This is a somewhat complicated situation, and I have trouble finding a Creative Commons license that is appropriate.

Here is what I want the license to do:

  1. Others should be able to redistribute my exact artwork, but only non-commercially.
  2. However, they can do whatever they want commercially with the derivative works they produce, including allowing others to use their work commercially.
  3. It should be allowed to make derivative works from the derivative works.

When I try to find a CC licence that is suitable for this, I end up in a contradiction. Here is the logic:

  • To comply with my condition number 1., I have to include [non-commercial].
  • Also by condition number 1., I can not include [no-derivative].
  • If I include [share-alike], they must use the same license, including the [non-commercial]. That contradicts my condition number 2. Dead end.
  • Then, I can not include [share-alike], but then they are free to apply [no-derivative] to their derivative work, contradicting my condition number 3. Dead end as well.

My conditions are reasonable (perhaps a little too restrictive, but that is another discussion), so it should be possible to cover them with a licence. Writing your own license is not recommended, so what should I do in this situation?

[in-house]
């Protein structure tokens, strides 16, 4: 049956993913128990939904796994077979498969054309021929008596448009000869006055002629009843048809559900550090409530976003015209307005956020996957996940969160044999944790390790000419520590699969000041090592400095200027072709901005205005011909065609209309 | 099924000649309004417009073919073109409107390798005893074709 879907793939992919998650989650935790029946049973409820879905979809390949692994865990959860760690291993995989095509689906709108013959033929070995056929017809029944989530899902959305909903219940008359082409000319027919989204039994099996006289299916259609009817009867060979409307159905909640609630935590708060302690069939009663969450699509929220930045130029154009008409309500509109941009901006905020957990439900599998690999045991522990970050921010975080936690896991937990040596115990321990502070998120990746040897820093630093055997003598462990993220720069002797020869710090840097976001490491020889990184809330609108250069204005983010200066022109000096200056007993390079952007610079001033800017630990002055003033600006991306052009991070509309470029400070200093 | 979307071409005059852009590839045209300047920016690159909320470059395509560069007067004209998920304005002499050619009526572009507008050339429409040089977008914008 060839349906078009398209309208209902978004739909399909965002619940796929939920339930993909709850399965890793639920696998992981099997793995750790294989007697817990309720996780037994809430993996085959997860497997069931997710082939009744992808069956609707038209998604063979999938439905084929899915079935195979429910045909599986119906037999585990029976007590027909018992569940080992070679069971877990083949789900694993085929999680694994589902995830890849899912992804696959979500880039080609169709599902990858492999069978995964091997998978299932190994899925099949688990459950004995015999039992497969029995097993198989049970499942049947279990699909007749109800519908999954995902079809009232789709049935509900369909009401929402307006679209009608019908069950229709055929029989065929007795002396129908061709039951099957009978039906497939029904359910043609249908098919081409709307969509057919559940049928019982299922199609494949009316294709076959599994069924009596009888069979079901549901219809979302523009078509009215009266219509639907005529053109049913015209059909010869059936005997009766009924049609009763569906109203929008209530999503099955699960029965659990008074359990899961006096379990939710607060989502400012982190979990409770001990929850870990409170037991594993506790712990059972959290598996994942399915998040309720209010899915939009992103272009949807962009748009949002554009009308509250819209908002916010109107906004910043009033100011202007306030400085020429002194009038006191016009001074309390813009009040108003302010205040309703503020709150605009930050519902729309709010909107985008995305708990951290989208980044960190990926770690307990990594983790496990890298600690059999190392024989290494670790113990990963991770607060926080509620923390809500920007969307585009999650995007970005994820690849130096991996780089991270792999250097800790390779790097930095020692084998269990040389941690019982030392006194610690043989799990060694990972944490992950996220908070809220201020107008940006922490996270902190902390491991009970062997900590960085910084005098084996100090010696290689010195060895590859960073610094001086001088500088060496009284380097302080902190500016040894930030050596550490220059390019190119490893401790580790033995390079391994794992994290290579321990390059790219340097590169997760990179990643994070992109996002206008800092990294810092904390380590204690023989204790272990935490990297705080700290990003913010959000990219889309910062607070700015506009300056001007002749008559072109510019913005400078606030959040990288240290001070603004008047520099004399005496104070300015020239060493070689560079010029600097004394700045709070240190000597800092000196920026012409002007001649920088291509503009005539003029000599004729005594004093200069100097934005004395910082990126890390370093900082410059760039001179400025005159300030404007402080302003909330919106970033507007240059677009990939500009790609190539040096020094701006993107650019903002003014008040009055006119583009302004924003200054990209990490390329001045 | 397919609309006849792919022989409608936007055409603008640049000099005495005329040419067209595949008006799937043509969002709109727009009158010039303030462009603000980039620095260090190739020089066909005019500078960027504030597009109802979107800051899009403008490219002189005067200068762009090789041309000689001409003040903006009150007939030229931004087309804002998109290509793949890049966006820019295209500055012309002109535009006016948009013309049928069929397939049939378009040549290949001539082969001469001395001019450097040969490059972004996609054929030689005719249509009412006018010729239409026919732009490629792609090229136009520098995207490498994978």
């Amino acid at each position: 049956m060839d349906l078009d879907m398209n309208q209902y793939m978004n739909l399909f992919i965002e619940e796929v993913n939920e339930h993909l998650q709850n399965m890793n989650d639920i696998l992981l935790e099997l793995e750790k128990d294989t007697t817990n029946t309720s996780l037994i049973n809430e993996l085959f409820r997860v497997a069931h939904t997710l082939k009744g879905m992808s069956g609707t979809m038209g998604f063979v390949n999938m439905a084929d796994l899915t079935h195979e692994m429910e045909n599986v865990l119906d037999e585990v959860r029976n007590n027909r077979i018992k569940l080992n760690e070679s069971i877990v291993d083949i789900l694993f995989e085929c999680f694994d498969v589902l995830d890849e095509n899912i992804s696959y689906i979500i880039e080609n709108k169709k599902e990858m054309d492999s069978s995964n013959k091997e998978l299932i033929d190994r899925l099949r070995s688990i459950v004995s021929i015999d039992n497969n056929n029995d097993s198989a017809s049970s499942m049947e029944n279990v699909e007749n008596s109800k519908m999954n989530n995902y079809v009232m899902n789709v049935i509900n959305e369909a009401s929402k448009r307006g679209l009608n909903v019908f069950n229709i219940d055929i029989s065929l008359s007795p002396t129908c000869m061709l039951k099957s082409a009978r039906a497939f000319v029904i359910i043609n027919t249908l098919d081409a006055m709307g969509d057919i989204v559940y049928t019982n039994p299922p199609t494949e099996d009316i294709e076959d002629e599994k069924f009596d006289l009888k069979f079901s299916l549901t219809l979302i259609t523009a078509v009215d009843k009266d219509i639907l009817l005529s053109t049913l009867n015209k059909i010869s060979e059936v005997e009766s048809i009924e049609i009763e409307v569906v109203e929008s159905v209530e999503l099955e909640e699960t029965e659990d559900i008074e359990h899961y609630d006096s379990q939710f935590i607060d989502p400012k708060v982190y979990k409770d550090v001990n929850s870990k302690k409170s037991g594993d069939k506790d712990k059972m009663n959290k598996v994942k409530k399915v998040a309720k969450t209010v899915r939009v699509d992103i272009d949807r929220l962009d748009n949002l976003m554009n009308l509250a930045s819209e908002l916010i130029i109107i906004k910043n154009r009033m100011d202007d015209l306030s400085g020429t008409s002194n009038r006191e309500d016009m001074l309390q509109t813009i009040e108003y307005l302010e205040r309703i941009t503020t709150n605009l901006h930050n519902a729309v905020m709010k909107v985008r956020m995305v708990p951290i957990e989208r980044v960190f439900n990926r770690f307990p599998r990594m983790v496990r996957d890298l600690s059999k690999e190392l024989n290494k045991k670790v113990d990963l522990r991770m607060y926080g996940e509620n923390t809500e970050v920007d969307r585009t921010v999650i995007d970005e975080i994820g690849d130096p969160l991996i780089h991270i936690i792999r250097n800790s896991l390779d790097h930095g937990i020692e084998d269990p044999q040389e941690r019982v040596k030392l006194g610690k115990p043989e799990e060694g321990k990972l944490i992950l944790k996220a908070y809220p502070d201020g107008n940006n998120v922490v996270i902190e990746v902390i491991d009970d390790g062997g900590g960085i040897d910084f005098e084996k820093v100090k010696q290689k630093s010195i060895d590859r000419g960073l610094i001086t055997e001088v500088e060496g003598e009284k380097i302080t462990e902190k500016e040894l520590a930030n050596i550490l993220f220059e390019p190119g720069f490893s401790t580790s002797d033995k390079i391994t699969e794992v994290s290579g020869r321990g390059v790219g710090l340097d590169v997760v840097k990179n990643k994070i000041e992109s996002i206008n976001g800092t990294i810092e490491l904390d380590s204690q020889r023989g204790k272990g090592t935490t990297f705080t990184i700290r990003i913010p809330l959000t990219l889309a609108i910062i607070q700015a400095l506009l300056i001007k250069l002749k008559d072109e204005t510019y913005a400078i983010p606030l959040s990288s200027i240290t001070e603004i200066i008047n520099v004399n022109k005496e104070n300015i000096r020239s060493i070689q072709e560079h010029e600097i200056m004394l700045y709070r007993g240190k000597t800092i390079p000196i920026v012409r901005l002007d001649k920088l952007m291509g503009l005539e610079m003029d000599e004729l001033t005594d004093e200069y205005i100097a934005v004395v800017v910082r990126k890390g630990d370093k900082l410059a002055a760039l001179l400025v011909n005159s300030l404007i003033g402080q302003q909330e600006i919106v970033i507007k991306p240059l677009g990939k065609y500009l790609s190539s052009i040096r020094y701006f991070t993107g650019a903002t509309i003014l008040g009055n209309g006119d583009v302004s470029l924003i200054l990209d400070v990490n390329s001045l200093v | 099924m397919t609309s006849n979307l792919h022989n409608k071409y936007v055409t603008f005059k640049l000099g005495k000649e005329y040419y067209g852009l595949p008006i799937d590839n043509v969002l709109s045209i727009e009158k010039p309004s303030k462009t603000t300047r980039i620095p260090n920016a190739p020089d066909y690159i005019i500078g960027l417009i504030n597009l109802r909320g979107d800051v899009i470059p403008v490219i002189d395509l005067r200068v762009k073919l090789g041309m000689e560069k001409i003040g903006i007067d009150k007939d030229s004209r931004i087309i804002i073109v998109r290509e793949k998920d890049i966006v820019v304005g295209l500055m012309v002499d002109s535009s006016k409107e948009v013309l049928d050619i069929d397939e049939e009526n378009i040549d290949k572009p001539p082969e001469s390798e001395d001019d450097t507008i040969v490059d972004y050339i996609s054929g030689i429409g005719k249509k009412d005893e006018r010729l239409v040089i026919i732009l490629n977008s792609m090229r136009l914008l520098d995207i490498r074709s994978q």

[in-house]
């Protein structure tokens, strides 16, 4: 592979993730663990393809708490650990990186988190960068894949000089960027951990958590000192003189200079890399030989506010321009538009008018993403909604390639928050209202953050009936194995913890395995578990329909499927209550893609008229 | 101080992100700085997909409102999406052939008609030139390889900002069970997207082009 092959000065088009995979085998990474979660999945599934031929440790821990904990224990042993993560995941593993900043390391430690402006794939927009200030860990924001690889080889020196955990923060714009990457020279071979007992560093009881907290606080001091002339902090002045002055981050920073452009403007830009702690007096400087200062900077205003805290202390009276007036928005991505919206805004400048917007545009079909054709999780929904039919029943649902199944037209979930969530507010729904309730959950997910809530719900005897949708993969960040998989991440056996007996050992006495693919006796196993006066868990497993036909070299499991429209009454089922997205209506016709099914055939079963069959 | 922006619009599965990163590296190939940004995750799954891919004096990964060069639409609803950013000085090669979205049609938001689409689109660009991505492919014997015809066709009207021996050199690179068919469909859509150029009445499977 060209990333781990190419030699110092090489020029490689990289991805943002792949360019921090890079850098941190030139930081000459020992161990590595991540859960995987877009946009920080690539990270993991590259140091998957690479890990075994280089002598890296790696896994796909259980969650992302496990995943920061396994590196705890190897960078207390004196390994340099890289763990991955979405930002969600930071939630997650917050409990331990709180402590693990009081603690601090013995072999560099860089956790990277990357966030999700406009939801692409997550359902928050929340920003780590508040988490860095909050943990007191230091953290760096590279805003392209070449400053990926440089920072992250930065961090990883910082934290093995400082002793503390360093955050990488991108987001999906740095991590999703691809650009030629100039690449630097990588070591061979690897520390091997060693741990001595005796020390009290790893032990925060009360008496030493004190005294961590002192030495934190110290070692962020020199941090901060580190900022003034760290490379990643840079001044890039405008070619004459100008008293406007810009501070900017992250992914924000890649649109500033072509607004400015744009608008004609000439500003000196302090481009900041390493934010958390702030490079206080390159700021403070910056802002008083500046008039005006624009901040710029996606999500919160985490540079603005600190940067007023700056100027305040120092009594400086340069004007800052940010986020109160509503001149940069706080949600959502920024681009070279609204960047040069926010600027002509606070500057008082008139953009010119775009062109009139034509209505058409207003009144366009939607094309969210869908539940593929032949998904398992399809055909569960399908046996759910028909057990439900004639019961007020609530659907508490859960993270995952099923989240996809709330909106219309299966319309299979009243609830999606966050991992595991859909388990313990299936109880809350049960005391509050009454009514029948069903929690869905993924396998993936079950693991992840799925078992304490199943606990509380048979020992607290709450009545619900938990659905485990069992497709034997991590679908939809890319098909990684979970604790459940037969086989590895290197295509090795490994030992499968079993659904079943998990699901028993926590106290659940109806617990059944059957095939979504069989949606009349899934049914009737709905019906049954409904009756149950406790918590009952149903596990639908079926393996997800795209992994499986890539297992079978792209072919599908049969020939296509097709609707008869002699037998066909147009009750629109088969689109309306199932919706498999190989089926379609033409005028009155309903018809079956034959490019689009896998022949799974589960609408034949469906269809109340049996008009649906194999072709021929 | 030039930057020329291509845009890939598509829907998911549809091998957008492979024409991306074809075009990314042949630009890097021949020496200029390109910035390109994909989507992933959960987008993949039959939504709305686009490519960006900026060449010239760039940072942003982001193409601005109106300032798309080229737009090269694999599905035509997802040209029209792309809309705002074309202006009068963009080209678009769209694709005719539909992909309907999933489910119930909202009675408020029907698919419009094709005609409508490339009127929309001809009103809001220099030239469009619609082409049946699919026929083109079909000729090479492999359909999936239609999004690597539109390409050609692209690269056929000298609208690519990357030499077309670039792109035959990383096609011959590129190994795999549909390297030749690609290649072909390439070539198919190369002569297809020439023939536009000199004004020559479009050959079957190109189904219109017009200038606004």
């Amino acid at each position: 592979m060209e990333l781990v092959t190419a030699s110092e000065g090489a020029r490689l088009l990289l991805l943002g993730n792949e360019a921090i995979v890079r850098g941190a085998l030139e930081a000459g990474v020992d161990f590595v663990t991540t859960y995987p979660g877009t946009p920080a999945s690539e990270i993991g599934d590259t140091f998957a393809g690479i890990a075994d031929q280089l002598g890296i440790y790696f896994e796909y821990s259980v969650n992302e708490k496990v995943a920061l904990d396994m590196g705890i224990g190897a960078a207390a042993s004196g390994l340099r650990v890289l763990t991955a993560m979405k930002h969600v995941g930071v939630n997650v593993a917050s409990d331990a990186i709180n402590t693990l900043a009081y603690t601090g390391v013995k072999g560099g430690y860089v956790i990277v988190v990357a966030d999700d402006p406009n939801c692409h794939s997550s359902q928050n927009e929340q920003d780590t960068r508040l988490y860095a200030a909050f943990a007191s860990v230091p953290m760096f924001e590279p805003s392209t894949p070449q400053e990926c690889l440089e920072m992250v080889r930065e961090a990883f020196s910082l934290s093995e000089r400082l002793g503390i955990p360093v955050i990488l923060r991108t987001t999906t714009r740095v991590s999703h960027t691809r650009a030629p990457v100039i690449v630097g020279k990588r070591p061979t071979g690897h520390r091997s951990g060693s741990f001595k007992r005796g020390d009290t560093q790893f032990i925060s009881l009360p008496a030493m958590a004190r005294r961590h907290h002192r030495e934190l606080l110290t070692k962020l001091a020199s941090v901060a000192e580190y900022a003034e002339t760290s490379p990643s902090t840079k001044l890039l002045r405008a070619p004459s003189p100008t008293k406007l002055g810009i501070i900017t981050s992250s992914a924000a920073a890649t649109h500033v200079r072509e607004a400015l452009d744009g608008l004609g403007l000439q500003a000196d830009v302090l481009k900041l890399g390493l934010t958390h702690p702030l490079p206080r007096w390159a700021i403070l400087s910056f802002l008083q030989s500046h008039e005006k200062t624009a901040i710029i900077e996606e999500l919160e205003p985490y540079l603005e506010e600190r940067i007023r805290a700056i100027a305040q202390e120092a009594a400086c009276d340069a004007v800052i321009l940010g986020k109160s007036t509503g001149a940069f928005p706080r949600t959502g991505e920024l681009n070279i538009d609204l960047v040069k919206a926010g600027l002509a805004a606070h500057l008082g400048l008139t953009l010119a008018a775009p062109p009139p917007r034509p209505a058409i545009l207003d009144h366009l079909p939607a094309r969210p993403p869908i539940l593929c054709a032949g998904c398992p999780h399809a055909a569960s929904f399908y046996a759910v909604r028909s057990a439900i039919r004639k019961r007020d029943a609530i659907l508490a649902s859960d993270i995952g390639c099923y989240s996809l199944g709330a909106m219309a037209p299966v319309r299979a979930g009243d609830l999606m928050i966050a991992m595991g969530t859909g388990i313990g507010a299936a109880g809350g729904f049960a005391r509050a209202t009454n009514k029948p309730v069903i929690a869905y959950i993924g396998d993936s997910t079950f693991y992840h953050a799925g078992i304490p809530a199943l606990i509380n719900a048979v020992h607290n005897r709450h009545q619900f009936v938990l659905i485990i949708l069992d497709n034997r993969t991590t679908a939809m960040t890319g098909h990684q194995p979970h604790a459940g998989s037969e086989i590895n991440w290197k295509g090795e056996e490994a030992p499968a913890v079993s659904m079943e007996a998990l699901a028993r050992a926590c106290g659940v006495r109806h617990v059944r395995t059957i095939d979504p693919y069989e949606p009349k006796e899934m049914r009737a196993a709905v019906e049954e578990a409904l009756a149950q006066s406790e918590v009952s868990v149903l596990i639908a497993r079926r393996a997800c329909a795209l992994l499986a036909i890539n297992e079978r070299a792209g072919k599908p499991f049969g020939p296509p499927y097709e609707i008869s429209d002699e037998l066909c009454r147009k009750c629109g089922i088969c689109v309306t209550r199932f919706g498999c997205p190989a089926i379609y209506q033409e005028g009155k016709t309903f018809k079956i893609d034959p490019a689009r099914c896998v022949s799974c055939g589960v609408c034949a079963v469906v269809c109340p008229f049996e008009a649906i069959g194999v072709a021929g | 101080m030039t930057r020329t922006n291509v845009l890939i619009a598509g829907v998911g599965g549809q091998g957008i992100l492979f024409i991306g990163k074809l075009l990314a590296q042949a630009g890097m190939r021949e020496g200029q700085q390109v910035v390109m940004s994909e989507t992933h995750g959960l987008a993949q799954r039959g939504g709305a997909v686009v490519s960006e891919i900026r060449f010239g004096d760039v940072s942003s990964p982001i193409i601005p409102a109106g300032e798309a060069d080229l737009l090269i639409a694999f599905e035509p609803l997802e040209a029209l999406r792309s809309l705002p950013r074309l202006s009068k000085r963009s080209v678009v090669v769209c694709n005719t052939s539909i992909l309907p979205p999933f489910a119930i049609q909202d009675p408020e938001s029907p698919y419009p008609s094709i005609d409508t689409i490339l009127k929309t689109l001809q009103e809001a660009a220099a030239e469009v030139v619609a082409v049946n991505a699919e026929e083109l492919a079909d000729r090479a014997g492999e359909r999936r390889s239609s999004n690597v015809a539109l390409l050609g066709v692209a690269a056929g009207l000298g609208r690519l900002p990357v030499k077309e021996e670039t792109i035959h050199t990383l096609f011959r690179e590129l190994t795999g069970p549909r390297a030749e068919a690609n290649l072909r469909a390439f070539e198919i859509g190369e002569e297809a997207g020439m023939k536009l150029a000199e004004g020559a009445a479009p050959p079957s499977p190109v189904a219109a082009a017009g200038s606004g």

• 2
    You do have some difficult requirements here, but fundamentally such a license would neither be Free nor Open (according to the free software and open source definitions) which makes this question off-topic. Commented Oct 31, 2016 at 3:39
  • @curiousdannii I am curious what "the" definition you are referring to is. Debian? FSF? The non-commercial versions of the CC license are controversial, but granting people some rights is definitely something partially open, and should be possible to discuss. Commented Oct 31, 2016 at 7:16
  • 1
    Both the FSF and the OSI. Some of the CC licenses are free and open, and we allow questions on all of them because they are a family, and many people like to dual license them, but there are no grounds for including questions on new licenses which are completely outside the Free and Open movement. Commented Nov 1, 2016 at 0:04

1 Answer 1


Your conditions, as you have noted but not quite grasped, are self-defeating.

Suppose that the license you desire exists, and you create a picture "A" and release it under that license. Suppose then that Person B makes a change, for example, drawing a mustache into the picture. Let's call this picture "B". Because the picture is a derivative work, by your hypothetical license Person B can distribute it commercially. Suppose that through their distribution Person C obtains a copy of picture B. Person C, due to their right to create derivative works, removes the mustache from the picture. Now Person C has a picture that is equivalent to A, but has the right to distribute it commercially.

You must either grant commercial use to all, deny commercial use to all, or write your own license that specifies that if a derivative work is equivalent to A it may not be distributed commercially.

(Adapted from the FSF's GPL FAQ)

  • 1
    Interesting, something identical to the original work can then be considered derivative. Commented Oct 31, 2016 at 7:17
  • @SE-stopfiringthegoodguys, even if there is a clause that prevents that, I can just add one word to your work and it is now a derivative (thus sell it commercially).
    – Pacerier
    Commented Aug 3, 2023 at 3:54

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